COLUMN: Black women are still underappreciated in modern society—the sad reality of colorism.

In a society where racial justice is finally taking its course, Black women still face unprecedented amounts of colorism and underrepresentation in the media and beauty standards.

Faith Brown is a freshman psychology major at MU. She is an opinion columnist who writes about introspective takes on modern society for The Maneater.

Think about some cult-classic or blockbuster films. Who’s depicted as the pretty girl? How are the Black girls, if there are any in that film, represented? Chances are the answers to those questions are disappointing. It’s been an issue since the beginning of time that Black women are depicted in degrading or misrepresentative ways that are of the not representative Black female population.

In the beauty industry, dark-skinned Black women are virtually shunned in favor of those with lighter skin. Hair types of Black women are often not seen in afro or coily textures, but rather just in long spiral curls. Black women have to go to special stores to find products that suit our hair. We have to scour makeup isles to find products that come close to matching our skin, only to find out it’s too light or sometimes even orange. Brands like Tarte, Beauty Blender and YSL have claimed to be inclusive with their beauty products, only to provide two to three laughable attempts at matching Black skin tones. It’s almost as if society doesn’t want people to know that more than one color or hair type of Black women walk this earth.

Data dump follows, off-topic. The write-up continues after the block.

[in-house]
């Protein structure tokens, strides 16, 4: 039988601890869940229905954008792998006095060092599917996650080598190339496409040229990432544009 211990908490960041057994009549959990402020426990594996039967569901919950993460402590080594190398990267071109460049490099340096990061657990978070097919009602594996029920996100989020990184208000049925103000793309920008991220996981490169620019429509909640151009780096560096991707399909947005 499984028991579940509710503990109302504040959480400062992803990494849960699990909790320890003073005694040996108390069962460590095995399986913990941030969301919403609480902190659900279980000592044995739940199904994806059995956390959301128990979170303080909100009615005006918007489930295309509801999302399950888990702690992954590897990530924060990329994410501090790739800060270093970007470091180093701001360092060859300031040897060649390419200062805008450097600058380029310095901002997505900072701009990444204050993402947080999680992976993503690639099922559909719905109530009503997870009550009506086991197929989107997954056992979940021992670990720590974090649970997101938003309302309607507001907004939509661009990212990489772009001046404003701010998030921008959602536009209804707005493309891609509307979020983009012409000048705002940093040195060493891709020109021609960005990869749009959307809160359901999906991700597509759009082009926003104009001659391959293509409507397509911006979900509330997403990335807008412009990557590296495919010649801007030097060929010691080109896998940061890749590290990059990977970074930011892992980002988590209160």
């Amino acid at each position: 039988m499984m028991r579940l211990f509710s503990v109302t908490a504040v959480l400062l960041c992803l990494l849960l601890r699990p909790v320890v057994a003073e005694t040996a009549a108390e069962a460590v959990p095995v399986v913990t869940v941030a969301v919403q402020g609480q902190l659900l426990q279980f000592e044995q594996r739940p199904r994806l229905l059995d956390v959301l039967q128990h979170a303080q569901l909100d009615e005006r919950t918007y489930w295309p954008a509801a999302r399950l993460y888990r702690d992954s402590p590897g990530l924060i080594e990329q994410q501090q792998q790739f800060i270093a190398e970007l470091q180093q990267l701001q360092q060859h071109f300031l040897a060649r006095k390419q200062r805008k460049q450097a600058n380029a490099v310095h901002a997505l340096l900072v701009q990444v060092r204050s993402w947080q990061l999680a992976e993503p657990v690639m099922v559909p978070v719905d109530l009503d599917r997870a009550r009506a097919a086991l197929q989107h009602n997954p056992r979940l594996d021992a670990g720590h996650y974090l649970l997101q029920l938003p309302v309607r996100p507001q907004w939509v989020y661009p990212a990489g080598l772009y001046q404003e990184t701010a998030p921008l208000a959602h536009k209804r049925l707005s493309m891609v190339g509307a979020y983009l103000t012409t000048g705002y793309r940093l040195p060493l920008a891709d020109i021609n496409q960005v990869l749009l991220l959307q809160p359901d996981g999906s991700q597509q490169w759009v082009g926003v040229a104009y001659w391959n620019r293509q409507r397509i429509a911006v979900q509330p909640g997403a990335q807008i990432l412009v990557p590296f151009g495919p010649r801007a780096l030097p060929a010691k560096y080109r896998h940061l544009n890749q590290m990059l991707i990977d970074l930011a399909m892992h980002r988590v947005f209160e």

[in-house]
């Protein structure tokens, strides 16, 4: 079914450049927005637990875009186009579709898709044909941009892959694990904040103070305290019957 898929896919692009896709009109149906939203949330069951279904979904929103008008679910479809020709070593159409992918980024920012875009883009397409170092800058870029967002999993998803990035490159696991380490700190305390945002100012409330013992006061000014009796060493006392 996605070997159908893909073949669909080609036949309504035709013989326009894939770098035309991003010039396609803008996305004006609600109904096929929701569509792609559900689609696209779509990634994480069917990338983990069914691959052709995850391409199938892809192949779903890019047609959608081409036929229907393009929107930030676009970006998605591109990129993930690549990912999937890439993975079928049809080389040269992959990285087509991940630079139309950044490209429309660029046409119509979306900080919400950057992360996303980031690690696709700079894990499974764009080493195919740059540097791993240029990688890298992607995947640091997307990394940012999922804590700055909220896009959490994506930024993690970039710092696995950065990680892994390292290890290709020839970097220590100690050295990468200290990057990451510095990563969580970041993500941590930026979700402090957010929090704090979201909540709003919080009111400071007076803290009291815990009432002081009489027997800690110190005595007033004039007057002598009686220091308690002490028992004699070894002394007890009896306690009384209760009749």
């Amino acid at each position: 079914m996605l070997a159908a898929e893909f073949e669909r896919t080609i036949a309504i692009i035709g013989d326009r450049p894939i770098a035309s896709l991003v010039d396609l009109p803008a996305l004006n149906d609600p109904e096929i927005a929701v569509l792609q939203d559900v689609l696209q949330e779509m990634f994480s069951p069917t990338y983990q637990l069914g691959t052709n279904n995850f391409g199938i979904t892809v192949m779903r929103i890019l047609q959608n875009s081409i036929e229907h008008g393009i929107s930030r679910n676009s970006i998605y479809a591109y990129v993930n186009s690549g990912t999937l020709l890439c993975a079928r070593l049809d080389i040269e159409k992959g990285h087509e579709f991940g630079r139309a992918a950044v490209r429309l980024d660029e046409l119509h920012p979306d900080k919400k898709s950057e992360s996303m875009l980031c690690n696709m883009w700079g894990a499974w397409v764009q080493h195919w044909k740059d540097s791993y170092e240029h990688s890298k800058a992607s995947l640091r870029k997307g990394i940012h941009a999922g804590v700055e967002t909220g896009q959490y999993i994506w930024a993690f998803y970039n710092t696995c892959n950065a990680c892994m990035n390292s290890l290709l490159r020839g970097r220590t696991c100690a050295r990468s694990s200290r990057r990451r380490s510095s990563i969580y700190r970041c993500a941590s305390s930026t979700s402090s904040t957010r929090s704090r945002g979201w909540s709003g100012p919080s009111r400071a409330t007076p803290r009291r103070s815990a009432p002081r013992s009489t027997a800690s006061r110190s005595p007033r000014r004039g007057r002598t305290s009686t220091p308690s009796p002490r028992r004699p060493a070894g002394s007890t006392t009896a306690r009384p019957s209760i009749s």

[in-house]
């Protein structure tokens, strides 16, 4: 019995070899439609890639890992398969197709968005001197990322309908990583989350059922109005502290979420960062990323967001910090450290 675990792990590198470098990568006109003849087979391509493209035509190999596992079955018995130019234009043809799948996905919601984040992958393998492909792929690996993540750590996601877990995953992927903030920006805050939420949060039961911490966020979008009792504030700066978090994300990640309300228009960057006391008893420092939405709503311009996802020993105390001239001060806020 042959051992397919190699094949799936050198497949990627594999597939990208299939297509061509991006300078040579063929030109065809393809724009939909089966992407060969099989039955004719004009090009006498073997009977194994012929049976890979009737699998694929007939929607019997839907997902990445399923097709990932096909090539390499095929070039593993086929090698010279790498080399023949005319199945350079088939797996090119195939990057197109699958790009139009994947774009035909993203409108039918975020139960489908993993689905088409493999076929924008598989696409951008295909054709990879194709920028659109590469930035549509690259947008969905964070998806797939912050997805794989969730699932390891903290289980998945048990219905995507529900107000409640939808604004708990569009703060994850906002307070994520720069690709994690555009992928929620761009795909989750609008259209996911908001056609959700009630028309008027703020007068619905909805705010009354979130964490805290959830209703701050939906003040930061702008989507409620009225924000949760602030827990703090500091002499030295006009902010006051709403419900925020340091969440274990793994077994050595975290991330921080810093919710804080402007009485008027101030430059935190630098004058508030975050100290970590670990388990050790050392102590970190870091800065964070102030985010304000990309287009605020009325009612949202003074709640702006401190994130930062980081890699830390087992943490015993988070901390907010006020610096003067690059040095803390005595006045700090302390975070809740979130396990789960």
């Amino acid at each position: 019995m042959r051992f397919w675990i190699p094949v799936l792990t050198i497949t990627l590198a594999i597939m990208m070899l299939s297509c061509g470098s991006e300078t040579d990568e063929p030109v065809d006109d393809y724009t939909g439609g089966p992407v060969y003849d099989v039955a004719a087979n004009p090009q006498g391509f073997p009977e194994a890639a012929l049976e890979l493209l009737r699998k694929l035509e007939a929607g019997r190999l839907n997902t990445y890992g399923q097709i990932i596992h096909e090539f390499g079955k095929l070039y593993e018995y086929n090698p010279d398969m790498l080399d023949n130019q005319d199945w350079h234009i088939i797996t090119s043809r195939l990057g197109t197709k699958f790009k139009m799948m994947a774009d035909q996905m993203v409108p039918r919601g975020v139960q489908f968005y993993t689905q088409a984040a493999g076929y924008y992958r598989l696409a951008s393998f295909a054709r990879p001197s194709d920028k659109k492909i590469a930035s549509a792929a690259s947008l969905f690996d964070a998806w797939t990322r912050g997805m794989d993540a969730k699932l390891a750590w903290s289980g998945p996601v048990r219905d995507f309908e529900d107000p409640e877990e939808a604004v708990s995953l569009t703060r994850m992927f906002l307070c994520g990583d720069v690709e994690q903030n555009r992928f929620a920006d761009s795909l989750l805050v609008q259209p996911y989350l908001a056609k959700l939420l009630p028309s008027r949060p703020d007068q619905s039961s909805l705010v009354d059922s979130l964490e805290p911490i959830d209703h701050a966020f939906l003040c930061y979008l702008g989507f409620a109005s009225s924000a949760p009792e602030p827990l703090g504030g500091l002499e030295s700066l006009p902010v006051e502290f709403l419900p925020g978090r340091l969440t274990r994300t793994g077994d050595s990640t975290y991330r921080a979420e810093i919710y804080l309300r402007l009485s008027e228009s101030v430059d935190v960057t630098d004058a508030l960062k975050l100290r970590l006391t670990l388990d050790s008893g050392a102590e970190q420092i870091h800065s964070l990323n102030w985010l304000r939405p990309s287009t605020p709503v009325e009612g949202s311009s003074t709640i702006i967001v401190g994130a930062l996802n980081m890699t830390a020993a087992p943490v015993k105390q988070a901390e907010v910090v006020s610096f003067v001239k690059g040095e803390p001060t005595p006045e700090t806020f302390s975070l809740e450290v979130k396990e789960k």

It seems nowadays the beauty industry is walking backward in the effort to normalize Black hair and Black women of all shades. When Black women wear their hair in its natural states we have to deal with our hair being called “unkempt” and are sometimes told we can’t wear our hair a certain way because it’s “unprofessional”.

What are they considering professional? Straight hair. The beauty industry and modern society seem to want Black women to simply be brown colored versions of white women. When we straighten our hair we’re told we’re beautiful by other people. When we leave our hair in afro textures we’re told to “do something with it”.

This is where the appalling double standard in the beauty industry comes into play. If we wear our hair naturally, people say it’s messy. When we wear it in “protective styles” others want to tell us we “aren’t being true to ourselves.” It is the absolute bare minimum that Black women demand to be seen as someone other than a walking hairstyle with a stereotyped accent, and yet we cannot have this.

Let’s talk about Black women’s portrayal in the media. This is a battle that will likely go on for centuries. Hollywood is still very much rooted in colorism. In almost every mainstream movie where a Black woman is present, she is usually of lighter skin with “perfect” bouncy curls. While there is nothing wrong with that by any means (remember all Black is beautiful), the lack of representation on the behalf of other types of Black women is still heavily present. When Black women of darker skin are shown in movies they are often stereotyped by prejudice standards and made into a mockery. In shows Black-ish and Grown-ish, Hollywood tries to make a point about the apparent colorism in the media while shamelessly partaking in it themselves.